The potential for air conditioning energy savings using exhaust fans to cool attics was investigated in six occupied townhouses at Twin Rivers. These houses were compared with similar houses without attic fans. The houses had various levels of instrumentation. Data collected for two summer months in 1977 was the basis for this study. The principal quantities measured were attic and living space temperatures, air conditioner and attic fan usage,together with outside air temperature and solar flux.
Reports a series of experiments made in the U.S. Bureau of Mines radon test chamber to study the effects of condensation nuclei, humidity and turbulence on the rapid deposition or plateout of radon daughter activity on the chamber walls. Under low humidity conditions the presence of a small fan reduced the working level by 41%. The activity was not deposited on the walls by the turbulent flow from the fan but actually became attached to the fan blades. High relative humidity (>80%) totally inhibited this observed effect.
Describes portable apparatus used to measure the air leakage of houses. A fan is used to exhaust air from the house and the air flow rate is measured. The air flow rate and corresponding pressure difference across the building can then be used to evaluate the relative air tightness to the house. The fan pressurization test equipment is portable, inexpensive and simple to operate. Describes test procedure and gives a few examples of house characteristic curves.
Reports measurements of air change rates made on approximately 250 dwellings, occupied by low income households in 14 cities, in all major climatic zones of the United States. Two types of measurements were used : a tracer-gas decay technique using air sample bags and a fan depressurization test that measures induced air exchange rates. Shows that for this group of dwellings natural air infiltration rates have an approximate lognormal distribution.
Describes detailed study of infiltration rates measured with a tracer gas and air leakage rates obtained from fan pressurization in small, 3 - bedroom California house as part of a larger study. Finds surface pressure measurements are an essential step in process of finding a correlation between natural air infiltration and air leakage by pressurization. Measurements also show significant duct leakage and air flow between attic, living space and crawl space.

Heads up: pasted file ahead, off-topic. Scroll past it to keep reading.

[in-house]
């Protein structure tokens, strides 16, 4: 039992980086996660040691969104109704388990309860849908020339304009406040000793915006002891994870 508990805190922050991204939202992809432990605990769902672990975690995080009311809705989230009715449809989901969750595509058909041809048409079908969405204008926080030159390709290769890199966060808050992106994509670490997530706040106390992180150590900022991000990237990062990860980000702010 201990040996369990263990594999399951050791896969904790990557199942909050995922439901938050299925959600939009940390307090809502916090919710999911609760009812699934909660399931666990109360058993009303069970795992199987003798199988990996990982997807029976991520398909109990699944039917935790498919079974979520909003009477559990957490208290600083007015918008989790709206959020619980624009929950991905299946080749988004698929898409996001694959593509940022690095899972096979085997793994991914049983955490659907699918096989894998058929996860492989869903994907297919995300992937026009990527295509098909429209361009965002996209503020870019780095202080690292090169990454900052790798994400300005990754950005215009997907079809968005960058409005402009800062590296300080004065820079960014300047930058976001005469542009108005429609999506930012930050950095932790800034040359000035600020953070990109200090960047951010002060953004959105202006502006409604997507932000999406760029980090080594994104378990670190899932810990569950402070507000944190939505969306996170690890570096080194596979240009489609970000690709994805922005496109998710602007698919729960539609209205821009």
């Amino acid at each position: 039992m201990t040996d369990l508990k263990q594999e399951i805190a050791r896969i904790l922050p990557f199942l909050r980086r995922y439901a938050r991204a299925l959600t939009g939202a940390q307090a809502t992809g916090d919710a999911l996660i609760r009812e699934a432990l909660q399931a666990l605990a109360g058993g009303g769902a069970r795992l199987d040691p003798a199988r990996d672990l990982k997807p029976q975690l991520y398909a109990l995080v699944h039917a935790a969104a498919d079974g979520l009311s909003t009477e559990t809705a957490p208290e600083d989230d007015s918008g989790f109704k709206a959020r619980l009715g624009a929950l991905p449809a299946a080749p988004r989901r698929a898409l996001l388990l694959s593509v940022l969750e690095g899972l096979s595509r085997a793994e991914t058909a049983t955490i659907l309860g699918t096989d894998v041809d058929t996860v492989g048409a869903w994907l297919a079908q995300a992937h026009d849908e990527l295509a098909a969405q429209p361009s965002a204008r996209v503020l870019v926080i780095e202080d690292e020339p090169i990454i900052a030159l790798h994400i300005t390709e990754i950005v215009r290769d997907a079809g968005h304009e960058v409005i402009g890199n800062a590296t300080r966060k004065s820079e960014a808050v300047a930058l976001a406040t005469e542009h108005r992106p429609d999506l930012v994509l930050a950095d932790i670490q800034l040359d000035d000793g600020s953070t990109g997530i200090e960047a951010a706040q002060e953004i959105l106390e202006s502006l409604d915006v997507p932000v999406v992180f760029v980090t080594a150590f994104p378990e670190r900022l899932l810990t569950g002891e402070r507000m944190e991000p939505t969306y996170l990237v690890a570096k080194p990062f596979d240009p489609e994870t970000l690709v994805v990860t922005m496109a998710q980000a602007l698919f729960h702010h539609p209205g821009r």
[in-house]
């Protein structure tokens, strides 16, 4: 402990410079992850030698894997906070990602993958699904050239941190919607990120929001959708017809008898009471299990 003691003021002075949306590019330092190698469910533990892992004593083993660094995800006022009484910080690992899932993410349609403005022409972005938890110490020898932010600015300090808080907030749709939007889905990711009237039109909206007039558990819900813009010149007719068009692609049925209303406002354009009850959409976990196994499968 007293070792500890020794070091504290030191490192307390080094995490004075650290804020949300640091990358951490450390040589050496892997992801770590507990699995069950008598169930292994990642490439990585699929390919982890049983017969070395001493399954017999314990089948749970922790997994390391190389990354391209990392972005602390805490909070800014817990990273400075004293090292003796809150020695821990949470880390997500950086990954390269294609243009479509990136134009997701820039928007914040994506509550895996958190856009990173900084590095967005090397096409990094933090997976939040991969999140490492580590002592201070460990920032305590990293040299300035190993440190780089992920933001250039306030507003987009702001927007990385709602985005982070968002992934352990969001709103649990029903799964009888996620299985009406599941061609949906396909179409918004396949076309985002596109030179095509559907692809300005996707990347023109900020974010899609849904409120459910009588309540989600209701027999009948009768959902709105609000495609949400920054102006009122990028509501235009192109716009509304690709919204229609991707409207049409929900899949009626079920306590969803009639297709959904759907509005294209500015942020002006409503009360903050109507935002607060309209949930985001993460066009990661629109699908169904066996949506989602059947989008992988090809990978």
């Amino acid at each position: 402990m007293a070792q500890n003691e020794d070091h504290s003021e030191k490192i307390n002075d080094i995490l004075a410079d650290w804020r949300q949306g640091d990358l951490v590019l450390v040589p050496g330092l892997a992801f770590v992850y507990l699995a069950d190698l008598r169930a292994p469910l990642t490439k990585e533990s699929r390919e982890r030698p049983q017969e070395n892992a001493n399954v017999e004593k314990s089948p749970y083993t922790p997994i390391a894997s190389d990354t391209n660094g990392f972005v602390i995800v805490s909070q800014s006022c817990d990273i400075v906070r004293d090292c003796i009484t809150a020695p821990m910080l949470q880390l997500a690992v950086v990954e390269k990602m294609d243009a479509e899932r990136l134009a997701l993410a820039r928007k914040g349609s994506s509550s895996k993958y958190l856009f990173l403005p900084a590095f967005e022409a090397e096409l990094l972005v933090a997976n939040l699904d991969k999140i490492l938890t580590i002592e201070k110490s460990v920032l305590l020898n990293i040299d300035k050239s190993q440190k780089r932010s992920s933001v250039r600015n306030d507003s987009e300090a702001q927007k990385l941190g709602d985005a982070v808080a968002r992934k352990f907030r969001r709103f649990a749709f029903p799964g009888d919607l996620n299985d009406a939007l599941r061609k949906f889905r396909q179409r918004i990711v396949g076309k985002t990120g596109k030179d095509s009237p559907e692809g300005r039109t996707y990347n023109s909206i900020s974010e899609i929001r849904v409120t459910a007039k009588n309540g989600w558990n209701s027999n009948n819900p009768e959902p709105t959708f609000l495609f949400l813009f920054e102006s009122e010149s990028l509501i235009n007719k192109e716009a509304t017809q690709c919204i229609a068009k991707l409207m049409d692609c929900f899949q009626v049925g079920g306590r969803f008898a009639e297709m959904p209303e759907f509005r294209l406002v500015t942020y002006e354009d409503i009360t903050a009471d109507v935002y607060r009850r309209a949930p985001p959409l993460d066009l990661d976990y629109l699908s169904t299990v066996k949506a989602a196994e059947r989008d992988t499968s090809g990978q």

States that aim of research project is to develop a method of testing entire buildings for air infiltration. Suggests apressure method using a powerful fan to pressurize or depressurize the house and measuring air flow through the fan and internal pressure to give a figure for air infiltration.
Describes pressure method for testing whole houses for air leakage. States main advantages compared to tracer gas technique are that equipment is inexpensive, easy to handle and so well adapted to routine tests. The house is pressurized using a powerful fan and the flow through the fan is equivalent to the leakage through the building envelope at given pressure. Summarizes measurements made on test houses. and shows use of thermography to detect leaks. suggests use of pressure test to estimate the natural ventilation of a house.
Describes portable air leakage apparatus capable of measuring the air infiltration of whole dwellings directly on site by the pressure method. Main assembly consists of a flow measurement duct and electric fan. Describes test procedure and gives air leakage curves for an ordinary semi-detached house and an experimental house. Finds that doors and windows account for a surprisingly small proportion of total leakage.
Compares methods of calculating ventilation rates in mechanically ventilated animal houses. Ventilation rates in several occupied animal houses were found by 1) measurement of internal to external temperature and moisture differences using a psychrometer;2) measuring decay rates of radioactive krypton as a tracer gas;3) estimating from manufactures rating of fans. Concludes that different methods agree to within the order of 5 or 10% and suggests the use of psychrometer techniques for simplicity.
Developes mathematical model of air infiltration based on crack flow equations. Describes measurements made on test house. Shows that actual pressure distributions in walls deviate considerably from values in guidebooks. Finds background leakage area of house by pressurizing house with electric fan and measuring pressures. Suggests two distributions for leakage areas. Measures infiltration rate using helium tracer gas, recording temperature and pressure differences. Concludes that comparison between prediction and experimental results is encouraging.